10 or as insurance. Only if a put buyer is known to believe that E > r could we correctly say that he is acting to insure the risk (which the author sees as synonymous with a willingness to pay a surcharge to the risk s expected value). If, on the other hand, he believes that E < r, he is investing in the risk. I have a hunch that most investors who buy puts believe E < r. Summary There is much to like in Mr. Ruhm s paper. His roulette wheel is an excellent metaphor that makes the implications of the BlackScholes framework more tangible. Likewise, his invention and use of the w(s) function is a laudable attempt to distill important information into simple measure. While I believe his interpretation of w(s) is flawed, I appreciate his attempt. Against these positives, I have sought to clarify three points the author chose not to emphasize. First, from the seller s perspective it is critical to make a distinction between price and cost. While the riskneutral pricing framework produces arbitragefree prices in markets where hedging is available, the prices are not necessarily adequate to cover the seller s expected value cost. As we saw in the roulette wheel example with an underlying stock expected return of E > r, the seller can expect to lose money on the high numbers, if he does not hedge. Second, it is not correct to say that call options priced in the riskneutral framework are priced at a discount to their expected value cost, and that puts are priced at a premium without being clear that this is true only if E > r. The author noted in passing that his result was true if E > r, but did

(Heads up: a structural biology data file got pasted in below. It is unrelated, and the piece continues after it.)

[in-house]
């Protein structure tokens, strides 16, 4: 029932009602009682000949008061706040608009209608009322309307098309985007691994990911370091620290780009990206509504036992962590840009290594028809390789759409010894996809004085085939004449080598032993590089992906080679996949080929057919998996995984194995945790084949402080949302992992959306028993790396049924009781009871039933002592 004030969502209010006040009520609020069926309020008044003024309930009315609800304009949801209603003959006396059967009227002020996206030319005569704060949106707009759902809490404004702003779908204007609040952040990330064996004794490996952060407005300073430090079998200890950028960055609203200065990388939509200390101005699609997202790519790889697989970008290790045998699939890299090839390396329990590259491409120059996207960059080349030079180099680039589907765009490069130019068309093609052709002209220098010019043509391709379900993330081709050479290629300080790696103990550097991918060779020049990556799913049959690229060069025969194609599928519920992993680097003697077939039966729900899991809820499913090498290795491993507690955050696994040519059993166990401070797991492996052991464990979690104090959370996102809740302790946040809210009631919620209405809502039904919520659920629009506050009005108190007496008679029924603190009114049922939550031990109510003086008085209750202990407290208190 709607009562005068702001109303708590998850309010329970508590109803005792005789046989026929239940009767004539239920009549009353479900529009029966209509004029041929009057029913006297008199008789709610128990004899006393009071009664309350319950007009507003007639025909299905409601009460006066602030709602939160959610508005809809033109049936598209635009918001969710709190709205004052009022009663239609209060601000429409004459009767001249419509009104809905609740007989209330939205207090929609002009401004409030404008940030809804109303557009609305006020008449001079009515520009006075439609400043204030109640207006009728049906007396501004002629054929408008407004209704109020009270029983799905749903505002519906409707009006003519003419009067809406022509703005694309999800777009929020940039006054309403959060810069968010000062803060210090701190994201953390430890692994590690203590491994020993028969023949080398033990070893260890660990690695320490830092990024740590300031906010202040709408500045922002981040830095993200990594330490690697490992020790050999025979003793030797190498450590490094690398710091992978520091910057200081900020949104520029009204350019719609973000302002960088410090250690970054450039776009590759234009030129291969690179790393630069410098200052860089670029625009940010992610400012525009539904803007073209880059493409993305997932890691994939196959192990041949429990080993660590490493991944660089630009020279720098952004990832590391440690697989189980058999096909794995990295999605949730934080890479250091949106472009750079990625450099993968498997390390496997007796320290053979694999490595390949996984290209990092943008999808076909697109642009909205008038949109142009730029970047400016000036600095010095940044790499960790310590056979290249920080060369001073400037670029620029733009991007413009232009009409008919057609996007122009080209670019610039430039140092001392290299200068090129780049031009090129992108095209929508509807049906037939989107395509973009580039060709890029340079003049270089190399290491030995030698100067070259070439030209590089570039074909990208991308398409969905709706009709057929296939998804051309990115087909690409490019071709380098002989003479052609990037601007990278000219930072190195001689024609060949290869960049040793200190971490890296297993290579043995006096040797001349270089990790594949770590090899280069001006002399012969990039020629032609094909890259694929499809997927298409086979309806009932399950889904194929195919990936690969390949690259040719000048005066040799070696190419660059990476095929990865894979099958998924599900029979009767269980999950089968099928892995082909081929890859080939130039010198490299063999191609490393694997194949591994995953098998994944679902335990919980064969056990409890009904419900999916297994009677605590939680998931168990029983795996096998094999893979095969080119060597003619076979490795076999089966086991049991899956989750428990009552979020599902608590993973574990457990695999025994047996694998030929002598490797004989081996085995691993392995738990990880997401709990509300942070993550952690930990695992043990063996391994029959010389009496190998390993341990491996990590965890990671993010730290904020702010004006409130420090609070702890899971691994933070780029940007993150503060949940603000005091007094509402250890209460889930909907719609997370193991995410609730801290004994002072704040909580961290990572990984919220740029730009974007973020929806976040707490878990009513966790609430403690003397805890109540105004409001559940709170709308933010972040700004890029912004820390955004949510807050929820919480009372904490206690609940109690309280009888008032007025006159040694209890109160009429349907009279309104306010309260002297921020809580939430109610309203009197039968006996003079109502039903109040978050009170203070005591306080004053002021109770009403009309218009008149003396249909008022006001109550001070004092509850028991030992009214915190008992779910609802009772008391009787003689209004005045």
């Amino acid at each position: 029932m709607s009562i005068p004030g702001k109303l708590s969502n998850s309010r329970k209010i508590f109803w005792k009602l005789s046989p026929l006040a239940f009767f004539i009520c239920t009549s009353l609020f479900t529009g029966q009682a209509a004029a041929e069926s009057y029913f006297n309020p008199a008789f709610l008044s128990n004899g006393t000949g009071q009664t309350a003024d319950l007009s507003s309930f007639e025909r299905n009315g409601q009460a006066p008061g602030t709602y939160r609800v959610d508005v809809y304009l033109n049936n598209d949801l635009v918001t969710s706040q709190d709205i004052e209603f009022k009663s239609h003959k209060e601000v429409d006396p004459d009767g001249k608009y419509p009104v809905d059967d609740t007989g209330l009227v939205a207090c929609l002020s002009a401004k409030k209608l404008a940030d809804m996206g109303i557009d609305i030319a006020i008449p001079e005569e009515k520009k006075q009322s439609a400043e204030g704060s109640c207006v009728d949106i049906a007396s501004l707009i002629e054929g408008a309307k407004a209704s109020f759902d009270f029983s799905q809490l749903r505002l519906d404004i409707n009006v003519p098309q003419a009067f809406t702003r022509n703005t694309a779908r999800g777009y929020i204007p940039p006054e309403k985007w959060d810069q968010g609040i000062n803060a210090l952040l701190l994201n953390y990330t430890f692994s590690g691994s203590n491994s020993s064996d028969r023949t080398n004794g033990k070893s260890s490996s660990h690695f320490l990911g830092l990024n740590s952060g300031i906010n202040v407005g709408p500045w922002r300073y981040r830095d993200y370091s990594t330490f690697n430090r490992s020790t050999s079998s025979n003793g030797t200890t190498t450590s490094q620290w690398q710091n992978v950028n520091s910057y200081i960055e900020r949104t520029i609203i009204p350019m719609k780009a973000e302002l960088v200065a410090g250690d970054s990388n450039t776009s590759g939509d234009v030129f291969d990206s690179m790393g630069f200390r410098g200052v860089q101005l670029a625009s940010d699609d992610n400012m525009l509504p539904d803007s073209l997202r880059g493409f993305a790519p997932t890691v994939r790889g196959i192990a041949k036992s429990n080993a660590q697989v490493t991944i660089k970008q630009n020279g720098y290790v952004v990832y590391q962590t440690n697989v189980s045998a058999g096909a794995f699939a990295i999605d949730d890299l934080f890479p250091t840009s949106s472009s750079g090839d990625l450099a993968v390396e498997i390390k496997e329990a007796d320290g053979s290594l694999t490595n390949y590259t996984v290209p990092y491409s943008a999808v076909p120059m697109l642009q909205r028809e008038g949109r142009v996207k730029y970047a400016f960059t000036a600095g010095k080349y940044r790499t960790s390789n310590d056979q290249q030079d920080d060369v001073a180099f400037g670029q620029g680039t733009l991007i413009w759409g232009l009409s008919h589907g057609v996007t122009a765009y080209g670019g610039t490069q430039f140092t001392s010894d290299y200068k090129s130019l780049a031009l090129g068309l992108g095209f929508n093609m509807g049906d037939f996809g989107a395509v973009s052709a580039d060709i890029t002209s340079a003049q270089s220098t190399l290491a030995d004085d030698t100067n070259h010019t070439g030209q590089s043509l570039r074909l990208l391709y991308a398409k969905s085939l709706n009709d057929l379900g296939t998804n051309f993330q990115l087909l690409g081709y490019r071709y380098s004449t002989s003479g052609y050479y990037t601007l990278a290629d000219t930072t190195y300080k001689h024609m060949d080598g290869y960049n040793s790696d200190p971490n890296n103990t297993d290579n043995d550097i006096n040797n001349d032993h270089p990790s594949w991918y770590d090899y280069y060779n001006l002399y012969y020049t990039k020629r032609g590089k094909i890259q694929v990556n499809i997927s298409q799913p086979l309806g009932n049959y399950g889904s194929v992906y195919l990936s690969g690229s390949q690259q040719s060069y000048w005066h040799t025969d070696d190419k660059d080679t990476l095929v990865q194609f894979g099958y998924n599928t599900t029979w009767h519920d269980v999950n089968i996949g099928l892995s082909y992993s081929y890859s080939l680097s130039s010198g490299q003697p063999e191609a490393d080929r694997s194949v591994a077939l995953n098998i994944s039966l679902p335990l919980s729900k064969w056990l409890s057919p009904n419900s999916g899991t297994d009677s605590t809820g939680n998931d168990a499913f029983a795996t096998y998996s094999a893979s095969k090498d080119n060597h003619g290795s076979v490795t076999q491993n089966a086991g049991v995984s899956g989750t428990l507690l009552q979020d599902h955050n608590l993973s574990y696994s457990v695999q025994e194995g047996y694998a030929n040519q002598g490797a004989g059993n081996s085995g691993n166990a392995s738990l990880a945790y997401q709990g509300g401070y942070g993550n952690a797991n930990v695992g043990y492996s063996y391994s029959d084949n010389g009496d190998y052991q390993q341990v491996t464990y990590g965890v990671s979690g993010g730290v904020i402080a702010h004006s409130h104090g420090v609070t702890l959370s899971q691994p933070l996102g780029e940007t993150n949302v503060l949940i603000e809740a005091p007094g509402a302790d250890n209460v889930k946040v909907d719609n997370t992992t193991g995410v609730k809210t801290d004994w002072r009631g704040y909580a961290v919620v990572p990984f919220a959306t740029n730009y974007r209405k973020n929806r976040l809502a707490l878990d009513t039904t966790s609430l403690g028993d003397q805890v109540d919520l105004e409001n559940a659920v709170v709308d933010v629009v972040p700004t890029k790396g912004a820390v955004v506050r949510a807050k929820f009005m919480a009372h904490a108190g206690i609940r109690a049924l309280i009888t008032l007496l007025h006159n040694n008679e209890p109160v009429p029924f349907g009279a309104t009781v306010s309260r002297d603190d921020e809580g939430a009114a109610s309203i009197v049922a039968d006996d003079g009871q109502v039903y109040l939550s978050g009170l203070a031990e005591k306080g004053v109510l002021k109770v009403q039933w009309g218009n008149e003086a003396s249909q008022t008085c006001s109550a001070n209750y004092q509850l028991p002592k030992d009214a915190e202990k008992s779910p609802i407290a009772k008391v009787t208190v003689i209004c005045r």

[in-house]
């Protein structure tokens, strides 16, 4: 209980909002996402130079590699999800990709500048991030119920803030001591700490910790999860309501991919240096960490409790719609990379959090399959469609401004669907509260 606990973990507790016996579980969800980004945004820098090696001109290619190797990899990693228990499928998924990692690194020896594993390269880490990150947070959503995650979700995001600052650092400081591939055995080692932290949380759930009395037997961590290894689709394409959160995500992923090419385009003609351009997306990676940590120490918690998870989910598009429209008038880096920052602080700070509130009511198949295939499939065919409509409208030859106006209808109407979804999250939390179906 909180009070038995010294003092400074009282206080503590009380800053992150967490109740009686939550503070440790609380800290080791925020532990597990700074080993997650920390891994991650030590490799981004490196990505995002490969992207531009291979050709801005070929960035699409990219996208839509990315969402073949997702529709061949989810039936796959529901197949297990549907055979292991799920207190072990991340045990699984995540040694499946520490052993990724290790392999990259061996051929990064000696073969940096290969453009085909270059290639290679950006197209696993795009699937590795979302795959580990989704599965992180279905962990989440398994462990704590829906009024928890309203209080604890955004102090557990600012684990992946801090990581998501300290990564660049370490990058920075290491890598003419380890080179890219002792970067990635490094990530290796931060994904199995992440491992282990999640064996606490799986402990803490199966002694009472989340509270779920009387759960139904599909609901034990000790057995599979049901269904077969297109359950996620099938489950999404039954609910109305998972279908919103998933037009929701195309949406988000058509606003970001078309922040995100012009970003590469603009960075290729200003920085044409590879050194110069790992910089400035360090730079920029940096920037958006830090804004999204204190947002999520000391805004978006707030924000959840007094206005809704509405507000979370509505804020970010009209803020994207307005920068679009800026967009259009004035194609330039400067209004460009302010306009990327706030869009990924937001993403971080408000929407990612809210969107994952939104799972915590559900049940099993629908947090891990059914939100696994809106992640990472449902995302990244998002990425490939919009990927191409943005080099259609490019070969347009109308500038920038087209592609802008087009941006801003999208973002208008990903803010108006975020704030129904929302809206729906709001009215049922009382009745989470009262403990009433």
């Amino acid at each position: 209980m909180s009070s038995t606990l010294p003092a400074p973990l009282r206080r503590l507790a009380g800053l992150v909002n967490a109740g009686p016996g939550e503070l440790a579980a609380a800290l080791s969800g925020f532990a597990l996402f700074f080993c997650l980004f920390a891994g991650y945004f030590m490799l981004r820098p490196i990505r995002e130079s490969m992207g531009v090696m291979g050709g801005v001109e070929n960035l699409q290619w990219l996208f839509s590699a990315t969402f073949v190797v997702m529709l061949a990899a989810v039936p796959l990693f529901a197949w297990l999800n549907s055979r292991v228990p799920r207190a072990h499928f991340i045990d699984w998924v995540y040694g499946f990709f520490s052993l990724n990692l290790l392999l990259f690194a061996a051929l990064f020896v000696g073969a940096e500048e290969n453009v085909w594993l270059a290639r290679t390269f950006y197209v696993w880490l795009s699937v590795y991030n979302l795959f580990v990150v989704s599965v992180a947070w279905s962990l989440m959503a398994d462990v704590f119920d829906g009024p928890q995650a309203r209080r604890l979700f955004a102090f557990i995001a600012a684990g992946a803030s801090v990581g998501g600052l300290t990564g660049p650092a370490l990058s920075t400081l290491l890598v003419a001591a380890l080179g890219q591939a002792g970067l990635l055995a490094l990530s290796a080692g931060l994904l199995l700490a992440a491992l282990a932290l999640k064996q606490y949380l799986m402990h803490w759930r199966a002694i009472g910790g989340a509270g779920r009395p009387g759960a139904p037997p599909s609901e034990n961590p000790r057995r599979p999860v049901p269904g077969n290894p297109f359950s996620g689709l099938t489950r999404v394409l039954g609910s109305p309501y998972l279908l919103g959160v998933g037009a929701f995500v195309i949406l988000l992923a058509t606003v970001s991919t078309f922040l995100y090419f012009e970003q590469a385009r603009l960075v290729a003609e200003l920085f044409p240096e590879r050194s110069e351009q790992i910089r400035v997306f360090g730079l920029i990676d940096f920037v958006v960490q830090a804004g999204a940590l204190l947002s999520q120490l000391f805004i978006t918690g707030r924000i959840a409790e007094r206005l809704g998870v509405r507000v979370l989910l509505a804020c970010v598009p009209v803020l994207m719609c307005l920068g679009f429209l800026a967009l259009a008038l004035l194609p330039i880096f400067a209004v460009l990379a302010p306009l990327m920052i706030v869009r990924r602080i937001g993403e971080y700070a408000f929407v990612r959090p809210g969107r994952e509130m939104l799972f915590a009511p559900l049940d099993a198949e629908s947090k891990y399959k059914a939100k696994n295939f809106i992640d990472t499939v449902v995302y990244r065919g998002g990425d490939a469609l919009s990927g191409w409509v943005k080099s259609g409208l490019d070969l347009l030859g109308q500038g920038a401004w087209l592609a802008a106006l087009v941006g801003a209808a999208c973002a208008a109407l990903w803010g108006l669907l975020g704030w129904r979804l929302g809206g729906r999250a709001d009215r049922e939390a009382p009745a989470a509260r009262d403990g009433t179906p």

11 not point out that the opposite was true if E < r, namely, that in that case calls are priced at a premium and puts are priced at discount. Third, I have pointed out that the second point extends to the behavior of the author s w(s) function, which makes it largely useless as a means of categorizing individual behavior as investment or insurance oriented, as the author had hoped.